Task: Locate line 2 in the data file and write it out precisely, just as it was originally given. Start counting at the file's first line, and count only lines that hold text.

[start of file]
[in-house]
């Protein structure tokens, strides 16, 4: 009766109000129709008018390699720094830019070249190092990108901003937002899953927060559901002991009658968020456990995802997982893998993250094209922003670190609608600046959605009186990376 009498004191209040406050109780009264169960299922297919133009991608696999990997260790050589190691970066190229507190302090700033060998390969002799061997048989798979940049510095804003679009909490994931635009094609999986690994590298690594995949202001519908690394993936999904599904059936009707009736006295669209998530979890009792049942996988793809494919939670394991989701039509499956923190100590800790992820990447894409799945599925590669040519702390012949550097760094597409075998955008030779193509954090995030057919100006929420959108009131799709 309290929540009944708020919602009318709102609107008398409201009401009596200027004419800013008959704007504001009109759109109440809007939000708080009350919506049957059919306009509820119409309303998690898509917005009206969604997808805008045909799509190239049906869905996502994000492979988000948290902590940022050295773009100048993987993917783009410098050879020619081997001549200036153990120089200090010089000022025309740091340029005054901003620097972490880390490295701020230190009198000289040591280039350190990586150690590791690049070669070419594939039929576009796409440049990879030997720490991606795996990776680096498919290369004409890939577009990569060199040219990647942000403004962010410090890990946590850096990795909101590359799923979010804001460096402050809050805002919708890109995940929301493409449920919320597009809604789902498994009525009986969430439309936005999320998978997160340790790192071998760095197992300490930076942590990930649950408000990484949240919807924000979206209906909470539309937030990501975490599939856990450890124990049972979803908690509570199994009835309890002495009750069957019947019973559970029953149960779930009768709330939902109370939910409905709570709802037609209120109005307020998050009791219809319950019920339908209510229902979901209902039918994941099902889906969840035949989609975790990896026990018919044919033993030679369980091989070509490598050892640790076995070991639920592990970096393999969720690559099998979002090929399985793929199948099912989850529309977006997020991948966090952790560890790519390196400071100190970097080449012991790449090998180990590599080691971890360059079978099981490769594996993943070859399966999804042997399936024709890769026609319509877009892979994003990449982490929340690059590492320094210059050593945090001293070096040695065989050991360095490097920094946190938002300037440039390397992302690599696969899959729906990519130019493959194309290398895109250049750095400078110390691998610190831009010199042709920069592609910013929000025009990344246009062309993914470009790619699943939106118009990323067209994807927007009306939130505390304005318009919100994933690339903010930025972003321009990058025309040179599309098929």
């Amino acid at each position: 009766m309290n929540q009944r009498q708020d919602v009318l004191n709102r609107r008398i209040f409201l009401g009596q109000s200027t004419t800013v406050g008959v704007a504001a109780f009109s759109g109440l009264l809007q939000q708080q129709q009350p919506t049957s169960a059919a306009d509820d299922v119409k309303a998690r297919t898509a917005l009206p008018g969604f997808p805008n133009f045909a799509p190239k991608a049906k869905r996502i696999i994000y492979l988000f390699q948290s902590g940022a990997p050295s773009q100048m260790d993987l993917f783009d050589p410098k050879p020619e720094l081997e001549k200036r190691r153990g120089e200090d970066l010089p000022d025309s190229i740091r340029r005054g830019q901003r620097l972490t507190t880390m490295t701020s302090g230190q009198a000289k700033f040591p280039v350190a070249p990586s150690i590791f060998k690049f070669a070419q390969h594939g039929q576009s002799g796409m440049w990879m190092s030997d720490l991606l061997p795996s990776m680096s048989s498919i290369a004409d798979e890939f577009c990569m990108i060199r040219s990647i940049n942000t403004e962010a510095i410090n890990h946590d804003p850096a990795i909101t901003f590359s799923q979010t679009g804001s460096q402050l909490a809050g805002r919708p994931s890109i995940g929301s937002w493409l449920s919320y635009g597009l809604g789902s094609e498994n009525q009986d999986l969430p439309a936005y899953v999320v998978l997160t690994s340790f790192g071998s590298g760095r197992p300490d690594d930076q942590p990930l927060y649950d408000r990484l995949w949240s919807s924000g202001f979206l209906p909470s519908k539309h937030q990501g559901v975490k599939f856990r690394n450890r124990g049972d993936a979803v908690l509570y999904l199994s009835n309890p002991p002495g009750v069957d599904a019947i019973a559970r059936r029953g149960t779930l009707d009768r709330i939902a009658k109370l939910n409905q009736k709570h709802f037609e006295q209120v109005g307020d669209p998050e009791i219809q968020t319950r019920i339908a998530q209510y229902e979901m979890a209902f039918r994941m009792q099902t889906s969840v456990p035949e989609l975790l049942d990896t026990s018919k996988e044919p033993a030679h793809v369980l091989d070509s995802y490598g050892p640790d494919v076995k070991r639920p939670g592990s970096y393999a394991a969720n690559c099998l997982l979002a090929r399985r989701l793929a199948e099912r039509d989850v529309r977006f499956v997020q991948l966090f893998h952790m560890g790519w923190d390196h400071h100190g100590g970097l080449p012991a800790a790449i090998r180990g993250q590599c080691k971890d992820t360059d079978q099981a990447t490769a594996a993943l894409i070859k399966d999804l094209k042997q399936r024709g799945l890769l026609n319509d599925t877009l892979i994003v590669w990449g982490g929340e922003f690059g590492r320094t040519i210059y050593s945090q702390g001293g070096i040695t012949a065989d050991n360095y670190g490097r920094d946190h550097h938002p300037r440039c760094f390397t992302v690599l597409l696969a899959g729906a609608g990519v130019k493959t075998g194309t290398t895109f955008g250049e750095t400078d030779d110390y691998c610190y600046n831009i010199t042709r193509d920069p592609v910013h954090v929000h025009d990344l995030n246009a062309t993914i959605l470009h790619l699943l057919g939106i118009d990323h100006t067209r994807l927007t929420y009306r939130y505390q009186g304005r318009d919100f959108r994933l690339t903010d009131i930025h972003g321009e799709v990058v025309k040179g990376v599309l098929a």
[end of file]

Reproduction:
């Protein structure tokens, strides 16, 4: 009766109000129709008018390699720094830019070249190092990108901003937002899953927060559901002991009658968020456990995802997982893998993250094209922003670190609608600046959605009186990376 009498004191209040406050109780009264169960299922297919133009991608696999990997260790050589190691970066190229507190302090700033060998390969002799061997048989798979940049510095804003679009909490994931635009094609999986690994590298690594995949202001519908690394993936999904599904059936009707009736006295669209998530979890009792049942996988793809494919939670394991989701039509499956923190100590800790992820990447894409799945599925590669040519702390012949550097760094597409075998955008030779193509954090995030057919100006929420959108009131799709 309290929540009944708020919602009318709102609107008398409201009401009596200027004419800013008959704007504001009109759109109440809007939000708080009350919506049957059919306009509820119409309303998690898509917005009206969604997808805008045909799509190239049906869905996502994000492979988000948290902590940022050295773009100048993987993917783009410098050879020619081997001549200036153990120089200090010089000022025309740091340029005054901003620097972490880390490295701020230190009198000289040591280039350190990586150690590791690049070669070419594939039929576009796409440049990879030997720490991606795996990776680096498919290369004409890939577009990569060199040219990647942000403004962010410090890990946590850096990795909101590359799923979010804001460096402050809050805002919708890109995940929301493409449920919320597009809604789902498994009525009986969430439309936005999320998978997160340790790192071998760095197992300490930076942590990930649950408000990484949240919807924000979206209906909470539309937030990501975490599939856990450890124990049972979803908690509570199994009835309890002495009750069957019947019973559970029953149960779930009768709330939902109370939910409905709570709802037609209120109005307020998050009791219809319950019920339908209510229902979901209902039918994941099902889906969840035949989609975790990896026990018919044919033993030679369980091989070509490598050892640790076995070991639920592990970096393999969720690559099998979002090929399985793929199948099912989850529309977006997020991948966090952790560890790519390196400071100190970097080449012991790449090998180990590599080691971890360059079978099981490769594996993943070859399966999804042997399936024709890769026609319509877009892979994003990449982490929340690059590492320094210059050593945090001293070096040695065989050991360095490097920094946190938002300037440039390397992302690599696969899959729906990519130019493959194309290398895109250049750095400078110390691998610190831009010199042709920069592609910013929000025009990344246009062309993914470009790619699943939106118009990323067209994807927007009306939130505390304005318009919100994933690339903010930025972003321009990058025309040179599309098929």